Mian-Sufi vs. Scott Sumner and John Taylor

They write,

What we are witnessing is the limit of what monetary policy alone can do. Sometimes there is a tendency to assume that the Fed can “target” any inflation rate it wishes, or that it can target the overall price level – the so-called nominal GDP targeting. The evidence suggests that the Fed may not be so omnipotent.

Pointer from Mark Thoma. A couple of comments.

1. This seems like an argument against Scott Sumner’s view that monetary policy was too tight in 2008. That is, I take them as saying that there was nothing that the Fed could have done. Scott Sumner would insist that the Fed lacked the will, not the way.

2. Mian and Sufi offer a chart showing that core inflation was below the Fed’s 2 percent target almost the entire period starting in 2000. This seems like an argument against John Taylor’s view that monetary policy was too loose in 2004-2006.

3. I believe that in 2007 the Fed folks thought that inflation was rising, in part because they looked at oil prices, not just core inflation.

4. Mian and Sufi entitle their post “Monetary Policy and Secular Stagnation.” I still want to see an economist reconcile a belief in secular stagnation with a belief in Piketty’s claim that the return on capital is going to exceed the growth rate of the economy on a secular basis. For the record, I believe neither.

10 thoughts on “Mian-Sufi vs. Scott Sumner and John Taylor

  1. Thankfully, we got a nice natural experiment since The Fed did the utmost of conventional options rather than adding in extraordinary measures…

  2. The transcripts from the September 2008 Fed meeting are incredible. The meeting was the day after the Lehman failure. Their head trader explained that the market was pricing in a 25bp reduction in the Fed Funds rate, but that the 25bp forward price was a reflection of a barbell shaped set of expectations, “it’s really not about 25 versus zero. It’s really about zero versus 50 or maybe even 100 as you look out longer term. Either the financial system is going to implode in a major way, which will lead to a significant further easing, or it is not.”

    The Fed left rates at 2%, expecting to the next change to be a rise, due to inflationary pressures. The analogy isn’t whether they drove the Titanic into an iceberg. The analogy is that they were out on the deck taking an axe to the lifeboats.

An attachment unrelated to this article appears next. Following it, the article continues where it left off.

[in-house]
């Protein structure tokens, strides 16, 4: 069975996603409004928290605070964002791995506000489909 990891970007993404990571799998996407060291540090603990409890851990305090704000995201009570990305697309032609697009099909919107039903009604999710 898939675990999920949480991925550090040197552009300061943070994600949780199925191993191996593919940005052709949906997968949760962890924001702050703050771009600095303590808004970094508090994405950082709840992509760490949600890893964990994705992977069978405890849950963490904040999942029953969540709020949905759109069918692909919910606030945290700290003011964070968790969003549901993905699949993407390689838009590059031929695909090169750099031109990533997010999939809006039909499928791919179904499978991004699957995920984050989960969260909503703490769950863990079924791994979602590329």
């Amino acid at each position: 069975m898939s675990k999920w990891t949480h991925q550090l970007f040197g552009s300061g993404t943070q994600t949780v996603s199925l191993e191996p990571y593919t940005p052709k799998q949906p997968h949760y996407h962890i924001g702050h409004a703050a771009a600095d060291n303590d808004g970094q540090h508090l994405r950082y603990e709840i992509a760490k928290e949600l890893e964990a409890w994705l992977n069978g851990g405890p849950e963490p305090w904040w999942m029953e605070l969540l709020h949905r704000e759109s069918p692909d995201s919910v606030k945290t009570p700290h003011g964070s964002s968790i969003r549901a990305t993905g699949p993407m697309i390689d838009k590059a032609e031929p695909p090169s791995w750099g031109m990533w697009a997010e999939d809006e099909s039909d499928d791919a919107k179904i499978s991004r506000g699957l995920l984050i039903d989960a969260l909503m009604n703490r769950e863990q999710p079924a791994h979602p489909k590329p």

5 year inflation implied from TIPS was 2% the month before, was down to 1% at the meeting, and hit -1% in October.
    Surely, statement number 1 above can be taken as a given at this point.

  3. Although to get to #2, you have to ignore other metrics such as asset prices and credit growth, which long ago the Fed (McChesney Martin, at least) saw as relevant indicators for deciding what to do with the punch bowl.

    In any case, my unsolicited suggestion for your next project (I read your book this weekend – very persuasive) is a proposal for how the Fed should operate. Do your “anti-modernist” views mean that we should have something closer to Martin’s discretionary approach? Or, maybe you don’t see it as mattering, but a suitably provocative straw man for a better monetary policy framework might liven up your debates with Taylor & the NGDP people. Just a thought.

    • The effects of asset and credit growth should seep through inflation metrics. You would be overweighting shared factors if you adjusted monetary policy according to all three categories. Other pundits argued that the CPI treatment of contemporaneous housing costs is biased by the existing stock of homes, and that the survey method for imputed rent mischaracterizes market prices.

      • There’s quite a lot of evidence that they don’t seep through core inflation. In the housing boom, it was just the opposite – we bought cheap stuff from China which drove down core inflation, and China invested the proceeds in dollar assets, which helped to inflate our asset and credit bubbles. Owners’ equivalent rent, which is a huge portion of CPI, isn’t based on house prices and didn’t pick up the house price boom either (maybe that was your second point…)

  4. “Mian and Sufi entitle their post ‘Monetary Policy and Secular Stagnation.’ I still want to see an economist reconcile a belief in secular stagnation with a belief in Piketty’s claim that the return on capital is going to exceed the growth rate of the economy on a secular basis. For the record, I believe neither.”